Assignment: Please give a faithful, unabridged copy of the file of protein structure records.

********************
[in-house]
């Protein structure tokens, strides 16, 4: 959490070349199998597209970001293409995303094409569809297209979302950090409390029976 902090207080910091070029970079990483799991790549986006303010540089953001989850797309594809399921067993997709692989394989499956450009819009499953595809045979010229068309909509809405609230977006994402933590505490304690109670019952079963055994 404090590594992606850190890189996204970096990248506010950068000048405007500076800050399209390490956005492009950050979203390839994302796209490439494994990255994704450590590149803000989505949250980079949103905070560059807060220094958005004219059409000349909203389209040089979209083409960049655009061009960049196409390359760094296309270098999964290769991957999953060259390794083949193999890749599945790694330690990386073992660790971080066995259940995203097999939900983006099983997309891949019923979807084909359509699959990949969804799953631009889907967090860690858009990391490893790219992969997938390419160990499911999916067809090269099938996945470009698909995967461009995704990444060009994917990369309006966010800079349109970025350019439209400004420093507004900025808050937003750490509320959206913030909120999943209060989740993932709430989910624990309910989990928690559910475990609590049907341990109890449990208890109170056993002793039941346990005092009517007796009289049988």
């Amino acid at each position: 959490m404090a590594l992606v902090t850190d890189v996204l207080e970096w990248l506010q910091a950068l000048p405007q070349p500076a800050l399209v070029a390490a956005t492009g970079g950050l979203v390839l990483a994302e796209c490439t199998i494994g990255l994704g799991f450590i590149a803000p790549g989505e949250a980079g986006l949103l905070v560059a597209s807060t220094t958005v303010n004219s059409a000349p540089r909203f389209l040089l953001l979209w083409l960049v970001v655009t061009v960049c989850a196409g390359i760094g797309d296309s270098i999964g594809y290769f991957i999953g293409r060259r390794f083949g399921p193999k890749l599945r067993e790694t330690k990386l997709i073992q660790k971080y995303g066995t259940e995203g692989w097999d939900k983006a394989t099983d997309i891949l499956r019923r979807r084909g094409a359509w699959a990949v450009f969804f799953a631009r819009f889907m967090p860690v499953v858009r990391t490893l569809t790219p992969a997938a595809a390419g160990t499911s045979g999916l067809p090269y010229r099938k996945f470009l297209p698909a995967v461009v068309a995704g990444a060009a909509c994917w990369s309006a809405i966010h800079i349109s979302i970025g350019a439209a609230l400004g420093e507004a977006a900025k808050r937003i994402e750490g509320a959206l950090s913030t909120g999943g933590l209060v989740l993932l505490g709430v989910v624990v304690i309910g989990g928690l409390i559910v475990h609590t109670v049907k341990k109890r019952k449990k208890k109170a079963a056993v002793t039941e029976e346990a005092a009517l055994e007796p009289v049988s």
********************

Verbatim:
[in-house]
């Protein structure tokens, strides 16, 4: 959490070349199998597209970001293409995303094409569809297209979302950090409390029976 902090207080910091070029970079990483799991790549986006303010540089953001989850797309594809399921067993997709692989394989499956450009819009499953595809045979010229068309909509809405609230977006994402933590505490304690109670019952079963055994 404090590594992606850190890189996204970096990248506010950068000048405007500076800050399209390490956005492009950050979203390839994302796209490439494994990255994704450590590149803000989505949250980079949103905070560059807060220094958005004219059409000349909203389209040089979209083409960049655009061009960049196409390359760094296309270098999964290769991957999953060259390794083949193999890749599945790694330690990386073992660790971080066995259940995203097999939900983006099983997309891949019923979807084909359509699959990949969804799953631009889907967090860690858009990391490893790219992969997938390419160990499911999916067809090269099938996945470009698909995967461009995704990444060009994917990369309006966010800079349109970025350019439209400004420093507004900025808050937003750490509320959206913030909120999943209060989740993932709430989910624990309910989990928690559910475990609590049907341990109890449990208890109170056993002793039941346990005092009517007796009289049988």
């Amino acid at each position: 959490m404090a590594l992606v902090t850190d890189v996204l207080e970096w990248l506010q910091a950068l000048p405007q070349p500076a800050l399209v070029a390490a956005t492009g970079g950050l979203v390839l990483a994302e796209c490439t199998i494994g990255l994704g799991f450590i590149a803000p790549g989505e949250a980079g986006l949103l905070v560059a597209s807060t220094t958005v303010n004219s059409a000349p540089r909203f389209l040089l953001l979209w083409l960049v970001v655009t061009v960049c989850a196409g390359i760094g797309d296309s270098i999964g594809y290769f991957i999953g293409r060259r390794f083949g399921p193999k890749l599945r067993e790694t330690k990386l997709i073992q660790k971080y995303g066995t259940e995203g692989w097999d939900k983006a394989t099983d997309i891949l499956r019923r979807r084909g094409a359509w699959a990949v450009f969804f799953a631009r819009f889907m967090p860690v499953v858009r990391t490893l569809t790219p992969a997938a595809a390419g160990t499911s045979g999916l067809p090269y010229r099938k996945f470009l297209p698909a995967v461009v068309a995704g990444a060009a909509c994917w990369s309006a809405i966010h800079i349109s979302i970025g350019a439209a609230l400004g420093e507004a977006a900025k808050r937003i994402e750490g509320a959206l950090s913030t909120g999943g933590l209060v989740l993932l505490g709430v989910v624990v304690i309910g989990g928690l409390i559910v475990h609590t109670v049907k341990k109890r019952k449990k208890k109170a079963a056993v002793t039941e029976e346990a005092a009517l055994e007796p009289v049988s």